SUMMARY OF THE INVENTION

It is a primary object of this invention to provide a fiber lubricating composition, or processing aid, useful with synthetic fibers such as polyester or nylon. When used as a single component lubricant or finish composition for the textile fiber, there is shown during false twist processing less tendency to exhibit smoking of the processing aid as compared to prior art processing aids. On contacting the heated metal surfaces during processing, volatilization occurs under appropriate conditions without the formation of resinous residues. The processing aid of the invention can be applied, if desired, without dilution in water since the lubricant has a considerably reduced viscosity at ambient temperatures as compared to compositions of the prior art utilized for this purpose. In addition, the processing aid of the invention exhibits self-emulsification properties to allow application as an aqueous dispersion and ease of removal in later processing of the fiber.

These and other objects are accomplished in accordance with this invention by utilizing a lubricant, or processing aid, for thermoplastic, synthetic fibers, preferably polyester and nylon filament or yarns comprising a capped heteric polyoxyalkylene monoester having the formula: ##STR2## wherein R is an aliphatic group having 7 to 22 carbon atoms; A is a mixture of oxyethylene and oxypropylene residues derived from the reaction of ethylene oxide and 1,2-propylene oxide in the respective ratio by weight of 3:7 to 4:1, n has a value to produce a molecular weight of about 300 to about 3000, and R' is derived from a mono-functional compound containing an OH group, preferably an aryl alcohol, or a monofunctional aliphatic or alkyl aromatic alcohol, all having 1 to 21 carbons in the alkyl chain wherein said condensation product is capped with said alcohol residue so as to eliminate the terminal hydroxyl group present in prior art polyoxyalkylene esters utilized as fiber lubricants. The viscosity increasing effect of the terminal hydroxyl group, as the result of hydrogen bonding, is thus eliminated.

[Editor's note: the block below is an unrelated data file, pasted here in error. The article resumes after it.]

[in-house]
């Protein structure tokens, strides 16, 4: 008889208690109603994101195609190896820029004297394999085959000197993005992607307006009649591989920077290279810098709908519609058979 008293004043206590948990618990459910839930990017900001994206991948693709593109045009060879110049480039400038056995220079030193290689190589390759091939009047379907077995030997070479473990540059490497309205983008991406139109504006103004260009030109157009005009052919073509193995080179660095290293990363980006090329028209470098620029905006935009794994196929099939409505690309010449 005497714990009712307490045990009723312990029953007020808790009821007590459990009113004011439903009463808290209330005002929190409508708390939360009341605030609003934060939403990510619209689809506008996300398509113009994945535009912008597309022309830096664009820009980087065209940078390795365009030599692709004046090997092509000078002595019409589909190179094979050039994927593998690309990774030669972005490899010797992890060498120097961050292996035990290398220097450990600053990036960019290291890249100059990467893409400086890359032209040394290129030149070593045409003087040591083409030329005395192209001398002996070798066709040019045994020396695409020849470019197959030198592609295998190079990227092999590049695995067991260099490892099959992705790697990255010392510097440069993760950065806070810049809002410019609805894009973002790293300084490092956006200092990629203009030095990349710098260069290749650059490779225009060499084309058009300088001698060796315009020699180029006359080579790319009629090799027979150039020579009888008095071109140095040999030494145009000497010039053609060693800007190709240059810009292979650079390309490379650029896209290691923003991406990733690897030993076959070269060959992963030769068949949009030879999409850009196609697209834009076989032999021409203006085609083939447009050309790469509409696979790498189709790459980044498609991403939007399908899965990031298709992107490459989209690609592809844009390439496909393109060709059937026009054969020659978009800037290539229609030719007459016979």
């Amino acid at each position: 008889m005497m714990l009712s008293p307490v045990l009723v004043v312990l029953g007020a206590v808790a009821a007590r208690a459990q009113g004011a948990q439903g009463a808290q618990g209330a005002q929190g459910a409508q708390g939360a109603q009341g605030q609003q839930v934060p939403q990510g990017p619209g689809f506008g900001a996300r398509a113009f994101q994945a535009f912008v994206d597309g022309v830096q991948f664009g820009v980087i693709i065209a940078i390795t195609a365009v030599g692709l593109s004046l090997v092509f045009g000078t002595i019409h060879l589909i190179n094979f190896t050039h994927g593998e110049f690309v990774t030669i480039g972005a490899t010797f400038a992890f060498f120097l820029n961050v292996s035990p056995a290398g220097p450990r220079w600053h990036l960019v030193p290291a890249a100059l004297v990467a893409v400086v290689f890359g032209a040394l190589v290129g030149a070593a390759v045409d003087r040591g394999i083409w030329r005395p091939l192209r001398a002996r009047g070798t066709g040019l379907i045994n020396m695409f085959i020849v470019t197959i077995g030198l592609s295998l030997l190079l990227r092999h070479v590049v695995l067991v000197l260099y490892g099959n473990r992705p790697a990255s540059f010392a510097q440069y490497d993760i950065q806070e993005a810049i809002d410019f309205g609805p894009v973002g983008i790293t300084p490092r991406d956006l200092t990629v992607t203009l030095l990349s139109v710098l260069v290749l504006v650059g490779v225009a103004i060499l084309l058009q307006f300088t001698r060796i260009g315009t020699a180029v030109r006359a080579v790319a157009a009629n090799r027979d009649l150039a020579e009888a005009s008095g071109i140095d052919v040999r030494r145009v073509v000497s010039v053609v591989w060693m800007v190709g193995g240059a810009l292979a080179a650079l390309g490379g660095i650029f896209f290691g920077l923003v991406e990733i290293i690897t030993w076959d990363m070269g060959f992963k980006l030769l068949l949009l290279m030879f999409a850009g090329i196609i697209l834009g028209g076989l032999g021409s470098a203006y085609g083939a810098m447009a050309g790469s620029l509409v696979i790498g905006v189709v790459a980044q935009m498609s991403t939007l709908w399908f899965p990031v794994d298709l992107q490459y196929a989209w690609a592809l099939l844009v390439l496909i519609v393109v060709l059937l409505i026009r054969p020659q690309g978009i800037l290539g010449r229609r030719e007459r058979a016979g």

DETAILED DESCRIPTION OF THE INVENTION AND OF THE PREFERRED EMBODIMENTS